NB

Nice thoughts from Ed Glaeser, but he’s right that voters must be the ones to demand more urban policy proposals from the the candidates. Why don’t they? I suspect it’s a combination of the fact that many voters don’t see things like housing and transportation policies as principally federal issues and the fact that many suburban residents don’t consider themselves to be “urban,” though they unquestionably are.

Thoughts on 2008 for our region, from the Washington Business Journal.

Comments

  1. The whole point of the Urban Agenda blog I created a few years ago was to push an urban agenda/platform and candidate in presidential primaries. But it was intended to be a group blog, and the people I expected to participate didn’t, so no go, and I don’t really focus on it.

    It would have to be more than one person’s full blogging effort, and the creation of a campaign. These days, I’d push Rocky Anderson, or the ever great Joe Riley, but he’s old…

  2. The whole point of the Urban Agenda blog I created a few years ago was to push an urban agenda/platform and candidate in presidential primaries. But it was intended to be a group blog, and the people I expected to participate didn’t, so no go, and I don’t really focus on it.

    It would have to be more than one person’s full blogging effort, and the creation of a campaign. These days, I’d push Rocky Anderson, or the ever great Joe Riley, but he’s old…

    also see the “Wanted: A Plan for Cities to Save themselves” from the Black Commentator website

  3. monkeyrotica says:

    I REALLY hope the development around the Stadium brings some decent groundfloor retail to the area. M Street from 10th to South Cap is deader than last christmas: Starbucks, 5 Guys, Subway, and that’s about it. You’ve got hundreds of condos coming online, thousands of NAVSEA employees, and NOTHING worth leaving the Navy Yard for. The 8th Street corridor is packed during lunch, but M Street sorely needs some dining/shopping options, if anything to generate more pedestrian traffic. I can’t imagine how bleak the area is after dark. Probably worse than downtown circa 1985.

  4. ryan says:

    Richard, I think that’s a good first step, but what’s also needed is the mobilization of the large constituency for better urban policy. Most of the country lives in cities, and we need to figure out how to connect the problems they experience daily with federal policy.

    Monkey, I think you’ll see the retail eventually. Often, when neighborhoods are essentially being built from the ground up, there’s going to be a lag between residential construction and retail growth. Once the people begin to move in in appreciable numbers, the retail will follow.

  5. monkeyrotica says:

    But the NAVSEA personnel (and the contracting support) have been here for YEARS. Where are they supposed to eat? Get dry cleaning done? Get a goddamned beer? There’s half a dozen residential/office complexes coming online. It just seems to me poor planning to wait on the residential units to encourage retail development when you have a trapped community of workers that aren’t being served AT ALL. Drive in, brown bag it, then drive home. That’s revenue that should be left in DC; instead, it escapes Monday through Friday like clockwork. Give me a place to sit around with a beer and a sandwich and I’ll hang around after hours.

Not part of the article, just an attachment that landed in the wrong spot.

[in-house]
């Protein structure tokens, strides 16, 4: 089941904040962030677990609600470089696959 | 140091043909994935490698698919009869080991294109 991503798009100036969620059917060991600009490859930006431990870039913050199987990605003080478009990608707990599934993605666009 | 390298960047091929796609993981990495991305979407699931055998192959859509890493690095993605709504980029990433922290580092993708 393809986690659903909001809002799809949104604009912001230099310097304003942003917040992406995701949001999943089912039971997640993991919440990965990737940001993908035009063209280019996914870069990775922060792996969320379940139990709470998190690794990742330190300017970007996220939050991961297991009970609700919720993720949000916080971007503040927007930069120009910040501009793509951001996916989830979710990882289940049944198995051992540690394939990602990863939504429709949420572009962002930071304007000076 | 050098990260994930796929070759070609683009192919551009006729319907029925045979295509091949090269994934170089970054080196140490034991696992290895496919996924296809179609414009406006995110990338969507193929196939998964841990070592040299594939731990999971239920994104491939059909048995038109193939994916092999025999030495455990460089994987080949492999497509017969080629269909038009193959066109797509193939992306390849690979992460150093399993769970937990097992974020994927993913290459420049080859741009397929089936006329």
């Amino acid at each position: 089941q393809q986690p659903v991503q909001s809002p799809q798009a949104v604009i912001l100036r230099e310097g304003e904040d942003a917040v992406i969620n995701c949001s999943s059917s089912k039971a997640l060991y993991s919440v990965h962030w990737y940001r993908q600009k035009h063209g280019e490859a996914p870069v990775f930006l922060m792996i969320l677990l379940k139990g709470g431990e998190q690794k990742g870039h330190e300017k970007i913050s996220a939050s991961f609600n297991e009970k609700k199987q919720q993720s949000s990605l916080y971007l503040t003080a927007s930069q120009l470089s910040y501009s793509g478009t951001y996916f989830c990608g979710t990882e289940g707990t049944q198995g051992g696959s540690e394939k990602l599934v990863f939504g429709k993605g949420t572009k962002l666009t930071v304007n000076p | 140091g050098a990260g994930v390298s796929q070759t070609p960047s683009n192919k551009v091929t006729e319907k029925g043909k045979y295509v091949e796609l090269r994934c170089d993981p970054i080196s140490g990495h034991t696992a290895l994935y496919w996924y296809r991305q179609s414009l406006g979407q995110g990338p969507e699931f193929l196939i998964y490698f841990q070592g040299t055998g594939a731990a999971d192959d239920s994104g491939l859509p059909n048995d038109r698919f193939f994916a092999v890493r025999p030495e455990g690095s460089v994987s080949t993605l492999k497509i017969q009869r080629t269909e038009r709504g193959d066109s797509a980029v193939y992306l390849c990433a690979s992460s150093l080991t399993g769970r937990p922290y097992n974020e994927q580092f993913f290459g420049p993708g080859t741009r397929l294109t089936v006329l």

6. ryan says:

    I agree with you. Personally, I think the District would be far better off subsidizing retail, especially in locations like the waterfront, than taxing them dry.

    I do give the city a little bit of a break, just because the situation down there is so odd. I mean, up until a year ago, there was almost nothing down there for retailers to capitalize on. And now, of course, the whole areas is one large construction zone. It’s hard to ask retailers to move in when the area is so in flux. You plop down a couple mil to open a tavern catering to Navy personnel and then next thing you know the neighborhood is super upscale, with crazy rents that drive you out. Plus, you can’t be sure that the next big condo project won’t be home to six stores that entirely duplicate the product mix you’re offering.

  7. monkeyrotica says:

    My primary concern is that M Street SE doesn’t become an industrial dead zone with zero foot traffic like New York Ave NW from Florida to Bladensburg Road. Hooker hotels, fast food, gas stations and that’s it. That stretch of land from the Navy Yard Metro to the Stadium looks like it should get decent retail options. I just hope it’s a step up from the usual generic tourist traps and fast food. My spidey sense is telling me there’s a fake Irish pub in the works somewhere in the pipeline, which would be better than sitting on the curb with a forty, but not by much.